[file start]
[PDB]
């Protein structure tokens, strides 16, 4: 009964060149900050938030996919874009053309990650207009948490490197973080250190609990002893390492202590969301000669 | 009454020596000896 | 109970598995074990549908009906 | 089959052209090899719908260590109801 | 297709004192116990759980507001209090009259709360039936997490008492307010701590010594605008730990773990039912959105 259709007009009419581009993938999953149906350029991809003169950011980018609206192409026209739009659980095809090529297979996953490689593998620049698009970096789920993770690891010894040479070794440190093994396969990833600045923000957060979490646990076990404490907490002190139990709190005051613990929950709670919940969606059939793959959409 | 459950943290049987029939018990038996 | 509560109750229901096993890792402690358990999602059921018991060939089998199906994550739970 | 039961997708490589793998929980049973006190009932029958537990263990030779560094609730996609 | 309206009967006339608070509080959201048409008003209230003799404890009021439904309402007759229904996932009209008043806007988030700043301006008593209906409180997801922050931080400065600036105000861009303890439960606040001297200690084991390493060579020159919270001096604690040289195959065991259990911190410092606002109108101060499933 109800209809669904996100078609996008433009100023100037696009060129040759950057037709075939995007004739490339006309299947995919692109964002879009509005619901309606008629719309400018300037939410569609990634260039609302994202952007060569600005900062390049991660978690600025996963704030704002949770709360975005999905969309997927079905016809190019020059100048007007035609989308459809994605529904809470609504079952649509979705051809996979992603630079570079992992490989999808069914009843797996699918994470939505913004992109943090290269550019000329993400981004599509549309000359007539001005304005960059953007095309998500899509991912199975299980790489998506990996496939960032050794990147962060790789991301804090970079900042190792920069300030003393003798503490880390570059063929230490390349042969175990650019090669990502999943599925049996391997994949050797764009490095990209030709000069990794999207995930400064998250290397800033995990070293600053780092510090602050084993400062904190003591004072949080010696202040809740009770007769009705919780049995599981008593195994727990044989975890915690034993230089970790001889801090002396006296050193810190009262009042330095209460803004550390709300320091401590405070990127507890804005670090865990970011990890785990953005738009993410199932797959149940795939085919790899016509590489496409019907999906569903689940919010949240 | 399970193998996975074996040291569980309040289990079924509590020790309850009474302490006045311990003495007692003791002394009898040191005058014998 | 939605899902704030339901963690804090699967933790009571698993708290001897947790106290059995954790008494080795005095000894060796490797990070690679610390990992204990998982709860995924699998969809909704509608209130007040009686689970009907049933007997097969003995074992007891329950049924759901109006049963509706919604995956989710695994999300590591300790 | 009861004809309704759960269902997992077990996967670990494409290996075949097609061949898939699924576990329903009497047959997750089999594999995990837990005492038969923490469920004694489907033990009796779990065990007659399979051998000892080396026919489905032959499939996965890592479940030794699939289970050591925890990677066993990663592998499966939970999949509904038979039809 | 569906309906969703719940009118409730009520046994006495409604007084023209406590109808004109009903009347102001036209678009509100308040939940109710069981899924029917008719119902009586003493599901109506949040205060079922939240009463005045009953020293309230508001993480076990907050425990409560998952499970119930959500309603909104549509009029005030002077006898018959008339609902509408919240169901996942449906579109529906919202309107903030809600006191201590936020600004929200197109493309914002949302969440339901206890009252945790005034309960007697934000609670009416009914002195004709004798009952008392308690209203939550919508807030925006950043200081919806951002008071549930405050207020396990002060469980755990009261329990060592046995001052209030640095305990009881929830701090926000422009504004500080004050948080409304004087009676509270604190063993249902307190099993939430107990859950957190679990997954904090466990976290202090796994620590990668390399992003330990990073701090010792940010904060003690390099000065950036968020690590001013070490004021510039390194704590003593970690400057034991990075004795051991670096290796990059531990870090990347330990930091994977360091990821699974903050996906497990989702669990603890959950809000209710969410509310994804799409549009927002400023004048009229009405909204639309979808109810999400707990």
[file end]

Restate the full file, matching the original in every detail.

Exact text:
[PDB]
């Protein structure tokens, strides 16, 4: 009964060149900050938030996919874009053309990650207009948490490197973080250190609990002893390492202590969301000669 | 009454020596000896 | 109970598995074990549908009906 | 089959052209090899719908260590109801 | 297709004192116990759980507001209090009259709360039936997490008492307010701590010594605008730990773990039912959105 259709007009009419581009993938999953149906350029991809003169950011980018609206192409026209739009659980095809090529297979996953490689593998620049698009970096789920993770690891010894040479070794440190093994396969990833600045923000957060979490646990076990404490907490002190139990709190005051613990929950709670919940969606059939793959959409 | 459950943290049987029939018990038996 | 509560109750229901096993890792402690358990999602059921018991060939089998199906994550739970 | 039961997708490589793998929980049973006190009932029958537990263990030779560094609730996609 | 309206009967006339608070509080959201048409008003209230003799404890009021439904309402007759229904996932009209008043806007988030700043301006008593209906409180997801922050931080400065600036105000861009303890439960606040001297200690084991390493060579020159919270001096604690040289195959065991259990911190410092606002109108101060499933 109800209809669904996100078609996008433009100023100037696009060129040759950057037709075939995007004739490339006309299947995919692109964002879009509005619901309606008629719309400018300037939410569609990634260039609302994202952007060569600005900062390049991660978690600025996963704030704002949770709360975005999905969309997927079905016809190019020059100048007007035609989308459809994605529904809470609504079952649509979705051809996979992603630079570079992992490989999808069914009843797996699918994470939505913004992109943090290269550019000329993400981004599509549309000359007539001005304005960059953007095309998500899509991912199975299980790489998506990996496939960032050794990147962060790789991301804090970079900042190792920069300030003393003798503490880390570059063929230490390349042969175990650019090669990502999943599925049996391997994949050797764009490095990209030709000069990794999207995930400064998250290397800033995990070293600053780092510090602050084993400062904190003591004072949080010696202040809740009770007769009705919780049995599981008593195994727990044989975890915690034993230089970790001889801090002396006296050193810190009262009042330095209460803004550390709300320091401590405070990127507890804005670090865990970011990890785990953005738009993410199932797959149940795939085919790899016509590489496409019907999906569903689940919010949240 | 399970193998996975074996040291569980309040289990079924509590020790309850009474302490006045311990003495007692003791002394009898040191005058014998 | 939605899902704030339901963690804090699967933790009571698993708290001897947790106290059995954790008494080795005095000894060796490797990070690679610390990992204990998982709860995924699998969809909704509608209130007040009686689970009907049933007997097969003995074992007891329950049924759901109006049963509706919604995956989710695994999300590591300790 | 009861004809309704759960269902997992077990996967670990494409290996075949097609061949898939699924576990329903009497047959997750089999594999995990837990005492038969923490469920004694489907033990009796779990065990007659399979051998000892080396026919489905032959499939996965890592479940030794699939289970050591925890990677066993990663592998499966939970999949509904038979039809 | 569906309906969703719940009118409730009520046994006495409604007084023209406590109808004109009903009347102001036209678009509100308040939940109710069981899924029917008719119902009586003493599901109506949040205060079922939240009463005045009953020293309230508001993480076990907050425990409560998952499970119930959500309603909104549509009029005030002077006898018959008339609902509408919240169901996942449906579109529906919202309107903030809600006191201590936020600004929200197109493309914002949302969440339901206890009252945790005034309960007697934000609670009416009914002195004709004798009952008392308690209203939550919508807030925006950043200081919806951002008071549930405050207020396990002060469980755990009261329990060592046995001052209030640095305990009881929830701090926000422009504004500080004050948080409304004087009676509270604190063993249902307190099993939430107990859950957190679990997954904090466990976290202090796994620590990668390399992003330990990073701090010792940010904060003690390099000065950036968020690590001013070490004021510039390194704590003593970690400057034991990075004795051991670096290796990059531990870090990347330990930091994977360091990821699974903050996906497990989702669990603890959950809000209710969410509310994804799409549009927002400023004048009229009405909204639309979808109810999400707990």